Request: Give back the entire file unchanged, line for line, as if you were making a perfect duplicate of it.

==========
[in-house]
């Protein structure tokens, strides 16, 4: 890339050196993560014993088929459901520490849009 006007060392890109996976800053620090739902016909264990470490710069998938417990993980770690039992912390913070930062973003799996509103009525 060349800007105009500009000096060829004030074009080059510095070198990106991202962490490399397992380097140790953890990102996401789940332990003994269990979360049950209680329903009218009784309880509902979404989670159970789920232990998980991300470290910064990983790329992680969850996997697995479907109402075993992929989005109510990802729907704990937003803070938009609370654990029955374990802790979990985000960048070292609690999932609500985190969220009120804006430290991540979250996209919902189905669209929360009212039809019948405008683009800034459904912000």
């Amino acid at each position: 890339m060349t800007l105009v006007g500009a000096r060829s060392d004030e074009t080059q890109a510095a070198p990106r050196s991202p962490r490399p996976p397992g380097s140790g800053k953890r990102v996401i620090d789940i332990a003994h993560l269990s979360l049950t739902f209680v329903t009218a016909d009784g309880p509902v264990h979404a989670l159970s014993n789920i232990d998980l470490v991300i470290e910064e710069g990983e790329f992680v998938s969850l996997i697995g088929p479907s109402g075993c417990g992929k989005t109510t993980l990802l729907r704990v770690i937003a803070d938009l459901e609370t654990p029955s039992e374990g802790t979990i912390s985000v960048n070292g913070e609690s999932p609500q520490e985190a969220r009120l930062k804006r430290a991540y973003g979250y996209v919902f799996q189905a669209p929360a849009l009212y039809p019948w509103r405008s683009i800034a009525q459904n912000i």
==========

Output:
[in-house]
């Protein structure tokens, strides 16, 4: 890339050196993560014993088929459901520490849009 006007060392890109996976800053620090739902016909264990470490710069998938417990993980770690039992912390913070930062973003799996509103009525 060349800007105009500009000096060829004030074009080059510095070198990106991202962490490399397992380097140790953890990102996401789940332990003994269990979360049950209680329903009218009784309880509902979404989670159970789920232990998980991300470290910064990983790329992680969850996997697995479907109402075993992929989005109510990802729907704990937003803070938009609370654990029955374990802790979990985000960048070292609690999932609500985190969220009120804006430290991540979250996209919902189905669209929360009212039809019948405008683009800034459904912000």
């Amino acid at each position: 890339m060349t800007l105009v006007g500009a000096r060829s060392d004030e074009t080059q890109a510095a070198p990106r050196s991202p962490r490399p996976p397992g380097s140790g800053k953890r990102v996401i620090d789940i332990a003994h993560l269990s979360l049950t739902f209680v329903t009218a016909d009784g309880p509902v264990h979404a989670l159970s014993n789920i232990d998980l470490v991300i470290e910064e710069g990983e790329f992680v998938s969850l996997i697995g088929p479907s109402g075993c417990g992929k989005t109510t993980l990802l729907r704990v770690i937003a803070d938009l459901e609370t654990p029955s039992e374990g802790t979990i912390s985000v960048n070292g913070e609690s999932p609500q520490e985190a969220r009120l930062k804006r430290a991540y973003g979250y996209v919902f799996q189905a669209p929360a849009l009212y039809p019948w509103r405008s683009i800034a009525q459904n912000i």